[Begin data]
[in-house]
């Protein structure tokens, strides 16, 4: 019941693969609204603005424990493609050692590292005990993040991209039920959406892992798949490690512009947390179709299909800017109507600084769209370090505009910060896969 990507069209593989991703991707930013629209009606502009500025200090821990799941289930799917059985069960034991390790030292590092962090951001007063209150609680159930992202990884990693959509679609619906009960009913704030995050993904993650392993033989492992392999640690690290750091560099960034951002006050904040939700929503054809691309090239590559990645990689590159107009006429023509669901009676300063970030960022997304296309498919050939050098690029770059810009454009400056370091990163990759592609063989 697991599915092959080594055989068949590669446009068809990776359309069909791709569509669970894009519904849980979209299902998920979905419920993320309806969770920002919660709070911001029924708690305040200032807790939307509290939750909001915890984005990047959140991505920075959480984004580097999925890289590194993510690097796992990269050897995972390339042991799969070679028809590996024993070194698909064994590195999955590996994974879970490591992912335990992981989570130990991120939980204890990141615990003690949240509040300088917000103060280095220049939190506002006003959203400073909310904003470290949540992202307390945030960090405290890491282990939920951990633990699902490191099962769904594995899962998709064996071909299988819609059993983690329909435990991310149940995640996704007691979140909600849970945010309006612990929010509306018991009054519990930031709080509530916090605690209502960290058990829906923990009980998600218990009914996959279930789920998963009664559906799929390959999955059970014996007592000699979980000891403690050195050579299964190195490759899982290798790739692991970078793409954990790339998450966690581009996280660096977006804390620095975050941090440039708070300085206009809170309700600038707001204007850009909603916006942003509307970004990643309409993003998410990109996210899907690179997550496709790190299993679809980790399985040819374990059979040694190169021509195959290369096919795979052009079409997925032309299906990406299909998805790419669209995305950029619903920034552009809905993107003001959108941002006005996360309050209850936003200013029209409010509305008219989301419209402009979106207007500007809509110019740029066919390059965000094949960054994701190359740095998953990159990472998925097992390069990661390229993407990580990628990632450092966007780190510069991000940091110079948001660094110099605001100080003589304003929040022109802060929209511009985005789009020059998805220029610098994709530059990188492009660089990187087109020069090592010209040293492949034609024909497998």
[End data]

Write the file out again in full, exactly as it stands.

[in-house]
């Protein structure tokens, strides 16, 4: 019941693969609204603005424990493609050692590292005990993040991209039920959406892992798949490690512009947390179709299909800017109507600084769209370090505009910060896969 990507069209593989991703991707930013629209009606502009500025200090821990799941289930799917059985069960034991390790030292590092962090951001007063209150609680159930992202990884990693959509679609619906009960009913704030995050993904993650392993033989492992392999640690690290750091560099960034951002006050904040939700929503054809691309090239590559990645990689590159107009006429023509669901009676300063970030960022997304296309498919050939050098690029770059810009454009400056370091990163990759592609063989 697991599915092959080594055989068949590669446009068809990776359309069909791709569509669970894009519904849980979209299902998920979905419920993320309806969770920002919660709070911001029924708690305040200032807790939307509290939750909001915890984005990047959140991505920075959480984004580097999925890289590194993510690097796992990269050897995972390339042991799969070679028809590996024993070194698909064994590195999955590996994974879970490591992912335990992981989570130990991120939980204890990141615990003690949240509040300088917000103060280095220049939190506002006003959203400073909310904003470290949540992202307390945030960090405290890491282990939920951990633990699902490191099962769904594995899962998709064996071909299988819609059993983690329909435990991310149940995640996704007691979140909600849970945010309006612990929010509306018991009054519990930031709080509530916090605690209502960290058990829906923990009980998600218990009914996959279930789920998963009664559906799929390959999955059970014996007592000699979980000891403690050195050579299964190195490759899982290798790739692991970078793409954990790339998450966690581009996280660096977006804390620095975050941090440039708070300085206009809170309700600038707001204007850009909603916006942003509307970004990643309409993003998410990109996210899907690179997550496709790190299993679809980790399985040819374990059979040694190169021509195959290369096919795979052009079409997925032309299906990406299909998805790419669209995305950029619903920034552009809905993107003001959108941002006005996360309050209850936003200013029209409010509305008219989301419209402009979106207007500007809509110019740029066919390059965000094949960054994701190359740095998953990159990472998925097992390069990661390229993407990580990628990632450092966007780190510069991000940091110079948001660094110099605001100080003589304003929040022109802060929209511009985005789009020059998805220029610098994709530059990188492009660089990187087109020069090592010209040293492949034609024909497998």